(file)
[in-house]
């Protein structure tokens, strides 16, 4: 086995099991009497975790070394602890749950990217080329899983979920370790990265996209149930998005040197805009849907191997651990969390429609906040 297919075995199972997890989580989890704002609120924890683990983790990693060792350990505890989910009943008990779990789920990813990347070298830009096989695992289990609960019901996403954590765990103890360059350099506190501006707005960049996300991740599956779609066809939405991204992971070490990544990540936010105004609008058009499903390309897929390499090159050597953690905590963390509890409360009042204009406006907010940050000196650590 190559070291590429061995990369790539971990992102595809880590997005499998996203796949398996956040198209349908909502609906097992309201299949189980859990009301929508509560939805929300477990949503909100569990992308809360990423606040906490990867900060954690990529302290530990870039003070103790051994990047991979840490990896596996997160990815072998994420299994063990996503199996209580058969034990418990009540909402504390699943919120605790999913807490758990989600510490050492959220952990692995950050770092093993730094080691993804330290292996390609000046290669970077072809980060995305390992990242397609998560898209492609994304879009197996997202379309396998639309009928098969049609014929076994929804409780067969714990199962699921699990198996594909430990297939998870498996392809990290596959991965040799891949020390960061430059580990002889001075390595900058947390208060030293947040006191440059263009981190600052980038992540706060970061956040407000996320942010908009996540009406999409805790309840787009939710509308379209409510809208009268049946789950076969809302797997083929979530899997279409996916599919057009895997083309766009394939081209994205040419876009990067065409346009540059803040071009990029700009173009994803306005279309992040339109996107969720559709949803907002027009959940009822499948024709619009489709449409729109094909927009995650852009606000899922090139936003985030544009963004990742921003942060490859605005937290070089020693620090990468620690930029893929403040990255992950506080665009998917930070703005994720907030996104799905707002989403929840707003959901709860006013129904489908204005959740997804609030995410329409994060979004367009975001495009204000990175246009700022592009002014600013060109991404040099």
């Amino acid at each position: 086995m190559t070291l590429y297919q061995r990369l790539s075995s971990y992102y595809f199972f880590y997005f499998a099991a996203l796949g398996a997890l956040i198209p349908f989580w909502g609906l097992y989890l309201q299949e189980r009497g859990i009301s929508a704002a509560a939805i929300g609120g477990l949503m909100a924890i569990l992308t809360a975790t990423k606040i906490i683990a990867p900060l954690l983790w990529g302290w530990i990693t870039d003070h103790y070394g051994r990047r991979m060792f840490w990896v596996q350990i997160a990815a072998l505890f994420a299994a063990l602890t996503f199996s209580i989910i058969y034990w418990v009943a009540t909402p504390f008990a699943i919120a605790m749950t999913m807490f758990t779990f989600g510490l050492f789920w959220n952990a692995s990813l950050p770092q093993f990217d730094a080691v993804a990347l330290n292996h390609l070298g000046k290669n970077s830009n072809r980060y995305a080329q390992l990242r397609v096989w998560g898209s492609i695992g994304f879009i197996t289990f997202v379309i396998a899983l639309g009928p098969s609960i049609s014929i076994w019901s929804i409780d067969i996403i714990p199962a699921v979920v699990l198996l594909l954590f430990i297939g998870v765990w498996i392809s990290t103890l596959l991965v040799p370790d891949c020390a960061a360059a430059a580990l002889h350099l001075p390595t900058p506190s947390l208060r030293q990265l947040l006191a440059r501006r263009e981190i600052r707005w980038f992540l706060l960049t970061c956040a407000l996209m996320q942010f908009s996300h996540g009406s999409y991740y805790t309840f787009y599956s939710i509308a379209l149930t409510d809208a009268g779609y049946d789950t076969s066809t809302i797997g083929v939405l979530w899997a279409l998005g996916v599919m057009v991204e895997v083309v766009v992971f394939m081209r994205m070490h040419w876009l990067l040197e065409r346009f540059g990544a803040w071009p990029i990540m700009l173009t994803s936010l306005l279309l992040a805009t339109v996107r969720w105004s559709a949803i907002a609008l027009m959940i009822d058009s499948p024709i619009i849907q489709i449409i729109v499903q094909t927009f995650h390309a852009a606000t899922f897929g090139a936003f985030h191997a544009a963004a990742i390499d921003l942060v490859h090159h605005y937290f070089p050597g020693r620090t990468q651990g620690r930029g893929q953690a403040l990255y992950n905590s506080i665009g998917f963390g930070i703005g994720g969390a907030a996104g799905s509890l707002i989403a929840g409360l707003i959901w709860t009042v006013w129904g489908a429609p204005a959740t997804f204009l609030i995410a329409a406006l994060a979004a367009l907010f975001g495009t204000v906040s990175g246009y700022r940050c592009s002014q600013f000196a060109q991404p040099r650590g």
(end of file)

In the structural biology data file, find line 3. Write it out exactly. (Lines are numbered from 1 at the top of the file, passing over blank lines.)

């Amino acid at each position: 086995m190559t070291l590429y297919q061995r990369l790539s075995s971990y992102y595809f199972f880590y997005f499998a099991a996203l796949g398996a997890l956040i198209p349908f989580w909502g609906l097992y989890l309201q299949e189980r009497g859990i009301s929508a704002a509560a939805i929300g609120g477990l949503m909100a924890i569990l992308t809360a975790t990423k606040i906490i683990a990867p900060l954690l983790w990529g302290w530990i990693t870039d003070h103790y070394g051994r990047r991979m060792f840490w990896v596996q350990i997160a990815a072998l505890f994420a299994a063990l602890t996503f199996s209580i989910i058969y034990w418990v009943a009540t909402p504390f008990a699943i919120a605790m749950t999913m807490f758990t779990f989600g510490l050492f789920w959220n952990a692995s990813l950050p770092q093993f990217d730094a080691v993804a990347l330290n292996h390609l070298g000046k290669n970077s830009n072809r980060y995305a080329q390992l990242r397609v096989w998560g898209s492609i695992g994304f879009i197996t289990f997202v379309i396998a899983l639309g009928p098969s609960i049609s014929i076994w019901s929804i409780d067969i996403i714990p199962a699921v979920v699990l198996l594909l954590f430990i297939g998870v765990w498996i392809s990290t103890l596959l991965v040799p370790d891949c020390a960061a360059a430059a580990l002889h350099l001075p390595t900058p506190s947390l208060r030293q990265l947040l006191a440059r501006r263009e981190i600052r707005w980038f992540l706060l960049t970061c956040a407000l996209m996320q942010f908009s996300h996540g009406s999409y991740y805790t309840f787009y599956s939710i509308a379209l149930t409510d809208a009268g779609y049946d789950t076969s066809t809302i797997g083929v939405l979530w899997a279409l998005g996916v599919m057009v991204e895997v083309v766009v992971f394939m081209r994205m070490h040419w876009l990067l040197e065409r346009f540059g990544a803040w071009p990029i990540m700009l173009t994803s936010l306005l279309l992040a805009t339109v996107r969720w105004s559709a949803i907002a609008l027009m959940i009822d058009s499948p024709i619009i849907q489709i449409i729109v499903q094909t927009f995650h390309a852009a606000t899922f897929g090139a936003f985030h191997a544009a963004a990742i390499d921003l942060v490859h090159h605005y937290f070089p050597g020693r620090t990468q651990g620690r930029g893929q953690a403040l990255y992950n905590s506080i665009g998917f963390g930070i703005g994720g969390a907030a996104g799905s509890l707002i989403a929840g409360l707003i959901w709860t009042v006013w129904g489908a429609p204005a959740t997804f204009l609030i995410a329409a406006l994060a979004a367009l907010f975001g495009t204000v906040s990175g246009y700022r940050c592009s002014q600013f000196a060109q991404p040099r650590g």